the empire, and adjusting to a cold war with the USSR. The two measures
that established a welfare state in Britain, the National Insurance Act of
1946 (a consolidation of benefit laws involving maternity, unemployment,
disability, old age, and death) and the National Health Service, set up in
1948, were widely popular. Both drew on the wartime reports of Sir William
Beveridge, a Liberal. The nationalization of the Bank of England, the coal
industry, gas and electricity, the railroads, and most airlines proved
relatively noncontroversial, but the Conservatives vigorously if vainly
opposed the nationalization of the trucking and the iron and steel
industries. In 1948 Labour eliminated the last remnants of plural voting
(that is, voting in more than one constituency) and reduced the delaying
powers of the House of Lords from two years to one. These changes were
instituted in the midst of a postwar era of austerity. The national debt
had tripled, and for the first time since the 18th century Britain had
become a debtor nation. With the end of U.S. lend-lease aid in 1945, the
British import bill had risen abruptly long before military demobilization
and reconversion to peacetime industry had been accomplished. Wartime
regulations, therefore, had been kept; food rationing in 1946 and 1947 was
more restrictive than during the war.

Postwar Germany was divided into occupation zones among the USSR, the
United States, Britain, and France, but efforts to reach agreement on a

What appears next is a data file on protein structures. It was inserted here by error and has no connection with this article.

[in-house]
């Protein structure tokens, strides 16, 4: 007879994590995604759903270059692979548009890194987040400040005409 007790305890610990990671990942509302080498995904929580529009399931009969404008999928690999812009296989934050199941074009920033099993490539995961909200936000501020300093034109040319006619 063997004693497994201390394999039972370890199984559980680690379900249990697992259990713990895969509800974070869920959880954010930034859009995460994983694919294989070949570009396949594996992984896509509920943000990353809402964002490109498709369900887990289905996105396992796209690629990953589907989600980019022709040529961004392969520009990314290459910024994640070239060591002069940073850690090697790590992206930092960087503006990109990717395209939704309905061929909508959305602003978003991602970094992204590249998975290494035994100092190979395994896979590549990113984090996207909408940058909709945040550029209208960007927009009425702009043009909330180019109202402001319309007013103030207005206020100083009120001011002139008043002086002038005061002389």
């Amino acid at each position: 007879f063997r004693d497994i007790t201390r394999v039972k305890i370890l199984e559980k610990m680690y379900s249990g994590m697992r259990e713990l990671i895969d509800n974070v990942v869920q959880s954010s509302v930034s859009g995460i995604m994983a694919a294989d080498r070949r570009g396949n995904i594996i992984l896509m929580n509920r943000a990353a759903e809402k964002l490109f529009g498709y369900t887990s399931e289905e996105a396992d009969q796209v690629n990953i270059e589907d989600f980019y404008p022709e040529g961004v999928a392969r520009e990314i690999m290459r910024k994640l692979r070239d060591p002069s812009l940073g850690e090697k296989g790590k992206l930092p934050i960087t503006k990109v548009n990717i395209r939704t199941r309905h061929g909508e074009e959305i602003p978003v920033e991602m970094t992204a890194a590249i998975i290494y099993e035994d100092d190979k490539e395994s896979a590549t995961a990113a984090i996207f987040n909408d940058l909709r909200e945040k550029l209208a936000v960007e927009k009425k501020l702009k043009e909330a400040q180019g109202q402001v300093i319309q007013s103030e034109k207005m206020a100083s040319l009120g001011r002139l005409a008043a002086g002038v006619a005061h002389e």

peace treaty with Germany broke down as it became clear that the USSR was
converting all of Eastern Europe into a Soviet sphere. Britain, assisted by
the U.S.-sponsored Marshall Plan (1948-1952), joined other Western powers
and the United States in the North Atlantic Treaty Organization (NATO) in
1949 in order to counter the Soviet threat. The British government felt
less able, however, to play an independent role in the Middle East, and in
1948 it gave up its Palestinian mandate, which led to the establishment of
Israel and the first Arab-Israeli War. Aware of Britain’s depleted coffers
and sympathetic toward their nationalist causes, the Labour government
granted independence to India and Pakistan in 1947 and to Burma (now known
as Myanmar) and Ceylon (Sri Lanka) in 1948.

Conservative Rule (1951-1964)
Its program of social reform apparently accomplished, the Labour
government’s parliamentary majority was sharply reduced in the general
election of 1950, and the election of 1951 enabled the Conservatives under
Winston Churchill to slip back into power. Except for denationalizing iron
and steel, the Conservatives made no attempt to reverse the legislation or
the welfare-state program enacted by Labour, and the early 1950s brought
steady economic recovery. As income tax rates were reduced and the
framework of wartime and postwar regulation largely dismantled, housing
construction boomed and international trade flourished. With a veteran